At the time of the Jan. 3 announcement, this construction was to be completed by the second quarter of 2015, Boeing representatives said.
Welche Mission erfüllt X-37 für das Pentagon?
What is the Pentagon’s secret space drone doing?
For almost two years, an unmanned space plane bearing a remarkable resemblance to NASA’s space shuttle has circled the Earth, performing a top-secret mission. It’s called the X-37B Orbital TEST Vehicle — but that’s pretty much all we know for certain.
Officially, the only role the Pentagon acknowledges is that the space plane is used to conduct experiments on NEW TECHNOLOGIES. Theories about its mission have ranged from an orbiting space bomber to an anti-satellite weapon.
The truth, however, is likely much more obvious: According to intelligence experts and satellite WATCHERS who have closely monitored its orbit, the X-37B is being used to carry secret satellites and classified sensors into space — a little-known role once played by NASA’s new retired space shuttle.
For a decade between the 1980s and early 1990s, NASA’s space shuttle was used for classified military missions, which involved ferrying military payloads into space. But the shuttle’s military role rested on an uneasy alliance between NASA and the Pentagon. Even before the 1986 Challenger disaster, which killed all seven crewmembers, the Pentagon had grown frustrated with NASA’s delays.
Now, with the X-37B, the Pentagon no longer has to rely on NASA, or humans.
The X-37B resembles the shuttle, or at least a shrunken down version of the shuttle. Like the space shuttle, the X-37B is boosted into orbit by an external rocket, but lands like an aircraft on a conventional runway. But the X-37B is just shy of 10 feet tall and slightly less than 30 feet long.
Its cargo bay, often compared to the size of a PICKUP TRUCK bed, is just big enough to carry a small satellite. Once in orbit, the X-37B deploys a foldable solar array, which is believed to power the sensors in its cargo bay.
“It’s just an updated version of the space shuttle type of activities in space,” insisted one senior Air Force official in 2010, the year of the first launch, when rampant speculation about the secret project prompted some to question whether it was possibly a space bomber.
For SEVERAL years, the X-37B was developed in plain sight, with the military saying it was just a test vehicle. But in 2009, the Air Force suddenly said it was classified, and it went from being just another technology project to an object of obsession for amateur satellite spotters and aviation enthusiasts.
On Dec. 11, 2012, the X-37B was launched for a third time, and that vehicle has now spent over 600 days in space.
And despite the secrecy surrounding its mission, the space plane’s travels are closely watched. The Air Force announces its launches, and satellite watchers monitor its flight and orbit. What is not revealed is what’s inside the cargo bay and what it’s being used for.
While the X-37B requires a rocket to boost it into orbit, its success may be helping to revive dreams of a true reusable space plane that can take off and land like an aircraft. A real space plane has long been a dream of the Pentagon, but it has also long been a sinkhole for money. Most of those efforts have fallen by the wayside, stymied by the technology needed to boost a space plane into orbit, not to mention the prohibitive costs.In the 1950s, for example, the Air Force pursued the X-20 Dynasoar, short for Dynamic Soarer, a hypersonic vehicle that was, in fact, DESIGNED to be a space bomber. It was eventually cancelled.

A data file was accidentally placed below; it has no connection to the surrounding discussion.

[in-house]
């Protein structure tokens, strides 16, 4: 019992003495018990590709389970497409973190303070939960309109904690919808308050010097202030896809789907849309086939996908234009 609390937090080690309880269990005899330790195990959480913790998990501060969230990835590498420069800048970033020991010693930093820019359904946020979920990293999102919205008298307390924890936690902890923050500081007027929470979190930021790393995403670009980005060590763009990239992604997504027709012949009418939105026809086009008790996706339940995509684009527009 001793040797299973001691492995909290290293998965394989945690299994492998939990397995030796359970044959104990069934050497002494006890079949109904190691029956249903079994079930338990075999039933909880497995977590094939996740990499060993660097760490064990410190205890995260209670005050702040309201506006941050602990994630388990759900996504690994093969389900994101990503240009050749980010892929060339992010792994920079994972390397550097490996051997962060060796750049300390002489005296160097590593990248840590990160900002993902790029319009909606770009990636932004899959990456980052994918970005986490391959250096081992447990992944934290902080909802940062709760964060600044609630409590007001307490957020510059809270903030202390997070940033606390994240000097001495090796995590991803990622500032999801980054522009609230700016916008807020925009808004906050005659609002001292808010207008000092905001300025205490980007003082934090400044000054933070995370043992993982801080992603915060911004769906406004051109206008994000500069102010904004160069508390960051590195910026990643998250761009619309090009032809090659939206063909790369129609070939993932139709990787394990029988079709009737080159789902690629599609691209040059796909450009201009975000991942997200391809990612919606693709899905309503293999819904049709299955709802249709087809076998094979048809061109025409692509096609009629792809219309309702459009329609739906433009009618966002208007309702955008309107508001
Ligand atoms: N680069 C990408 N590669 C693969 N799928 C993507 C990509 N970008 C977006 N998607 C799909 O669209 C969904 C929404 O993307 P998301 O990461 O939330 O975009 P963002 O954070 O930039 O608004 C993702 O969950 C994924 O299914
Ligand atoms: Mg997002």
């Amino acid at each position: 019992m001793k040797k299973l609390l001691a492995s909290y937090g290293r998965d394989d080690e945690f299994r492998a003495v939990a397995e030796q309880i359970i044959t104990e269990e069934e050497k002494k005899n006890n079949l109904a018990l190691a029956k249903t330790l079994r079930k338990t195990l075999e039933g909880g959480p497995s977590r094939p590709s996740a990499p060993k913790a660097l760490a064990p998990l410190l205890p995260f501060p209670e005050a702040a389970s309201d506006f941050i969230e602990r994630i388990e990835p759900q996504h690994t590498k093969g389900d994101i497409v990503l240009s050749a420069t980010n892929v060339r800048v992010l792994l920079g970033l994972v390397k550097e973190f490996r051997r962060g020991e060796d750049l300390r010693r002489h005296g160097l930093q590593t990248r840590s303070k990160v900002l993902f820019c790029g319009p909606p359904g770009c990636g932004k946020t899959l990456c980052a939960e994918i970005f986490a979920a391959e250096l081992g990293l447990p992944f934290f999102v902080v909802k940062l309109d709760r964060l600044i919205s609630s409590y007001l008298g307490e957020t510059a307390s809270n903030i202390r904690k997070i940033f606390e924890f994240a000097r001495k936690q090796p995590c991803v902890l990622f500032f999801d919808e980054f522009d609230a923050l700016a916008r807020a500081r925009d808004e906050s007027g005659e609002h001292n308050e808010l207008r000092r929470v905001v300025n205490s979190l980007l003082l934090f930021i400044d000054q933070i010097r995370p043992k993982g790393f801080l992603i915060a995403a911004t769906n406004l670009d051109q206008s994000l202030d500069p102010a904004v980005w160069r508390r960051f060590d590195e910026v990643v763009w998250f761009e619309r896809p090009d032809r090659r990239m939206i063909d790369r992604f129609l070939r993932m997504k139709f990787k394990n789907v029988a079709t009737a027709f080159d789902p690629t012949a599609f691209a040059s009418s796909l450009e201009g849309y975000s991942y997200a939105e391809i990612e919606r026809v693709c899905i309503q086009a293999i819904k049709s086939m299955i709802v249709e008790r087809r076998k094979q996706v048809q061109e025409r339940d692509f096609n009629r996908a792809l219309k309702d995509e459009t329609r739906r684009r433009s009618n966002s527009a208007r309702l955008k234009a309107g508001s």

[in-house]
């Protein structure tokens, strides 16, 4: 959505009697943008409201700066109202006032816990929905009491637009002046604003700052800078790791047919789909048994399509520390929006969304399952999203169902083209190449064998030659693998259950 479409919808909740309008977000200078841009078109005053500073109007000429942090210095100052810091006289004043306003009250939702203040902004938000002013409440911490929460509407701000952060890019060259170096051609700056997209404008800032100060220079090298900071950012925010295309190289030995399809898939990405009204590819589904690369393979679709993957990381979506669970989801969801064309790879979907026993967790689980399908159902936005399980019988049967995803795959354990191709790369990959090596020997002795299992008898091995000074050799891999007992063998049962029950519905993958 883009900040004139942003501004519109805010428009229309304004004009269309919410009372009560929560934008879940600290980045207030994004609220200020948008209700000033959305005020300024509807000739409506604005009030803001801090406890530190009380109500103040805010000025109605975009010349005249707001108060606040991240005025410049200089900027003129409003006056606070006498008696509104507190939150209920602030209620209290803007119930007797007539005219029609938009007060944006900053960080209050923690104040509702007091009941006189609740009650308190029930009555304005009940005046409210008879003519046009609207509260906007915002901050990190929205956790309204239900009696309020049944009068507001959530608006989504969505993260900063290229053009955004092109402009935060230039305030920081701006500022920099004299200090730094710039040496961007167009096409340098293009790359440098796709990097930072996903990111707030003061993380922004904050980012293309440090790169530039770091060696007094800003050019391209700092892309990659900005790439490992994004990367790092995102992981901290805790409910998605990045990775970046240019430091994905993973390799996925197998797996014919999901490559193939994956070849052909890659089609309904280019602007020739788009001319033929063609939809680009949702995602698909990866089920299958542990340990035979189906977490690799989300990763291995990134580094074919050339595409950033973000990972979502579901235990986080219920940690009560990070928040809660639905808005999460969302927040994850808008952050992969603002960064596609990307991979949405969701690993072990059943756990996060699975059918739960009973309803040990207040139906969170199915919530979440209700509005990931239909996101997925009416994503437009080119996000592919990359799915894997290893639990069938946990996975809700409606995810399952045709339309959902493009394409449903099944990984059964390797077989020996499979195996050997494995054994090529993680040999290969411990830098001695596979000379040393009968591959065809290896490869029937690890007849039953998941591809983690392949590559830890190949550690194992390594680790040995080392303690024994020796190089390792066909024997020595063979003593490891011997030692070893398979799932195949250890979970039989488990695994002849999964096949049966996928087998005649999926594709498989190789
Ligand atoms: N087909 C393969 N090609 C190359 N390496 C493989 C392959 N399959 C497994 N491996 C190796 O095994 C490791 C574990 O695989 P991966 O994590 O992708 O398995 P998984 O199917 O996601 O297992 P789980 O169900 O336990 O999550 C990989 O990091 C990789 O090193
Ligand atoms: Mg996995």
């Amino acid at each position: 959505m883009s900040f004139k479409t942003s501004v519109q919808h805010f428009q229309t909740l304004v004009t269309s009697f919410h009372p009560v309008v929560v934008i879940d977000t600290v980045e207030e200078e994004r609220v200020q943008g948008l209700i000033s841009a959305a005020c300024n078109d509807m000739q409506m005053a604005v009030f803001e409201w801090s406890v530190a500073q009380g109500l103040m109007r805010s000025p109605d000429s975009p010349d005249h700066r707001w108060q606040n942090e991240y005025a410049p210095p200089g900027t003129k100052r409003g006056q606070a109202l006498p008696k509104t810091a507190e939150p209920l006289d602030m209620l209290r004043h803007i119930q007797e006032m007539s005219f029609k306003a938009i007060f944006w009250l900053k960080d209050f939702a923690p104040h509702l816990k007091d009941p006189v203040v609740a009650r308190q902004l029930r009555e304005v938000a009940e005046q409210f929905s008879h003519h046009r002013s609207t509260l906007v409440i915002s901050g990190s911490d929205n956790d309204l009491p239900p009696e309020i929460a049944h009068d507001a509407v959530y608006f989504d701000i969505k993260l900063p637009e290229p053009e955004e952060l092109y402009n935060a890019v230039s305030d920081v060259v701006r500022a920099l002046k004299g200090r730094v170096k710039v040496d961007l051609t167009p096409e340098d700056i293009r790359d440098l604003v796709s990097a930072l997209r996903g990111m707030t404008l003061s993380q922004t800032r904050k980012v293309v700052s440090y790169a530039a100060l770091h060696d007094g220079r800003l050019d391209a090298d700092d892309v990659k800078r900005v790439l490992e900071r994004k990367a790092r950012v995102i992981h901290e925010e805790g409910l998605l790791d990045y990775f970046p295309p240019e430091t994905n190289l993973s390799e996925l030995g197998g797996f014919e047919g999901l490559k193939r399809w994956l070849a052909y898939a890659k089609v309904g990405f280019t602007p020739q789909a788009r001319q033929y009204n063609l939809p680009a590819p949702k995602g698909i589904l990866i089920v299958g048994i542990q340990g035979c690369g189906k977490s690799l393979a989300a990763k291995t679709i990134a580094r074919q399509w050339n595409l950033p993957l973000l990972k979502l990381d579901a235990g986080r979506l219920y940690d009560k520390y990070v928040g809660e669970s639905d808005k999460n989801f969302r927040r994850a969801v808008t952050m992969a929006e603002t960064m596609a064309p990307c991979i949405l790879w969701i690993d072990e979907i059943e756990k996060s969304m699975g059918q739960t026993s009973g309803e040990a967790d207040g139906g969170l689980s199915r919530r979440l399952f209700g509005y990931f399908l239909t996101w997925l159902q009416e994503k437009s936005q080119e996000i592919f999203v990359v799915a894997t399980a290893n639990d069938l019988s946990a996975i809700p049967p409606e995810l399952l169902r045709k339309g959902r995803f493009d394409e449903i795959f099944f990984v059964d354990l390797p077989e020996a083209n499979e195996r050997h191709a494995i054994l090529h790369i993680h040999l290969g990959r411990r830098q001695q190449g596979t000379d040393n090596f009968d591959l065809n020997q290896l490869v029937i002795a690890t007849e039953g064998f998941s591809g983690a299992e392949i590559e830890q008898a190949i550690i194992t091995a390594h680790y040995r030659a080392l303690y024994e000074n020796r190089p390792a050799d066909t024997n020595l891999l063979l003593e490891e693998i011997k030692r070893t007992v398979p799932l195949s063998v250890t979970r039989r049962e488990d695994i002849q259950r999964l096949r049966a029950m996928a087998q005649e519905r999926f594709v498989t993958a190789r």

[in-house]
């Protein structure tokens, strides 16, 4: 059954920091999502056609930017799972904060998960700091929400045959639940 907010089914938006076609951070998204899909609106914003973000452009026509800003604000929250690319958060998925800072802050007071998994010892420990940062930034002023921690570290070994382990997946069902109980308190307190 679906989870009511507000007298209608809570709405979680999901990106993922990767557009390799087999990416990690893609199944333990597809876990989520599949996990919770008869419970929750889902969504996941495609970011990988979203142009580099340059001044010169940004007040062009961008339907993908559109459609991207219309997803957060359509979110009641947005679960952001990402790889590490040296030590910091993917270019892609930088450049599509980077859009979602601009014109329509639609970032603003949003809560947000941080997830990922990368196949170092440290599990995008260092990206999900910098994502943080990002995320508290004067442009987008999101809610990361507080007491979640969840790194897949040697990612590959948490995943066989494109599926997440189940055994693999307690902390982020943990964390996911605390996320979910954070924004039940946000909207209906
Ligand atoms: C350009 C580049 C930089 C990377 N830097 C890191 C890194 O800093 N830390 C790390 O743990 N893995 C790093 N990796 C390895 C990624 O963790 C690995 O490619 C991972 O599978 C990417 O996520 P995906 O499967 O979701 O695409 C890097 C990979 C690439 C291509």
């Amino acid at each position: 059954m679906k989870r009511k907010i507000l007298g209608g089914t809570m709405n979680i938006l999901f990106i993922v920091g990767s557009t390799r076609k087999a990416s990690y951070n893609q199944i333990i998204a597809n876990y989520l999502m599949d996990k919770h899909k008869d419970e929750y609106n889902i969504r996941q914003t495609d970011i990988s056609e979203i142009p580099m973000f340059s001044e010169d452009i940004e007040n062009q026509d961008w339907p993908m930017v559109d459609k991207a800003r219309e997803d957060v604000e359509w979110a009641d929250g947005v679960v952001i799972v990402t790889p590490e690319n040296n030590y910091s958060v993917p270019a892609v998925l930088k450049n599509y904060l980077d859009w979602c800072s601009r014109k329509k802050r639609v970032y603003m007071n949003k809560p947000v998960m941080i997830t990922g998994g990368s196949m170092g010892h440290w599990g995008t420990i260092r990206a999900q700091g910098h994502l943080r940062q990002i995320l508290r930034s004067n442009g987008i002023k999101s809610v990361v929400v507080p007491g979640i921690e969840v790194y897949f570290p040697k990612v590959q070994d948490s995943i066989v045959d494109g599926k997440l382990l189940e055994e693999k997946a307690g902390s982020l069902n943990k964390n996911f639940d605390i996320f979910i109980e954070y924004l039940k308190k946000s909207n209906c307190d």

In the 1980s, the Pentagon funded the National Aerospace Plane, which Ronald Reagan hailed as a new “Orient Express” that would make travel from Washington to Tokyo more like a brief train trip. Pentagon officials privately cringed at the hype, knowing the technology was likely years away. A decade later, and over $1 billion spent, the National Aerospace Plane was also cancelled.
Now, the Pentagon’s Defense Advanced Research Projects Agency is taking another shot at this elusive goal with a project called the Experimental Space Plane, or XS-1 for short. DARPA is already funding SEVERAL companies to work on the space plane, which is supposed to fly “10 times in 10 days,” at speeds of over Mach 10. Whether this project will be any more successful than its predecessors has yet to be seen.
As for the X-37B, it’s unclear what may be next. While the secrecy surrounding the X-37B has attracted more attention to its mission, many of the more farfetched theories have fallen by the wayside.
A bomber, it turns out, would be an incredibly inefficient use of a space plane, which doesn’t carry much fuel, and so would be hard to position for an attack. Even more exotic weapons, like a space-based laser, are WELL outside the realms of modern technology (the Pentagon has spent billions trying to develop lasers for use in space in the past, with no luck).
But presuming, as most experts do, that it’s used to carry spy satellites, what has it accomplished? It’s most likely the X-37B has been used to capture imagery of the world’s political hotspots: North Korea and Iran have both topped the list of possible targets.
The X-37B could be itself operating as a maneuverable satellite — one that can change its orbit with relative ease, and return to Earth for repairs or upgrades. A space drone.
After operating in space for nearly two years, it’s hard to argue with the X-37B’s success as a space plane. By flying without people, the military’s space plane avoids the costs — not to mention the dangers — involved with putting humans in space.
What is harder to assess, however, is the X-37’s overall value to the military. Space planes are supposed to provide ECONOMICAL access to space, but to date, the Pentagon has declined to release any funding information about its robotic space plane, citing its classified mission.
The real question is whether the X-37B and its payload are providing any new imagery that is useful to the military. The National Reconnaissance OFFICE, which is responsible for the Pentagon’s secret spy satellites — and has presumably built whatever is being carried on the X-37B — has been criticized in recent years for favoring high-priced satellites over cheaper commercial imagery.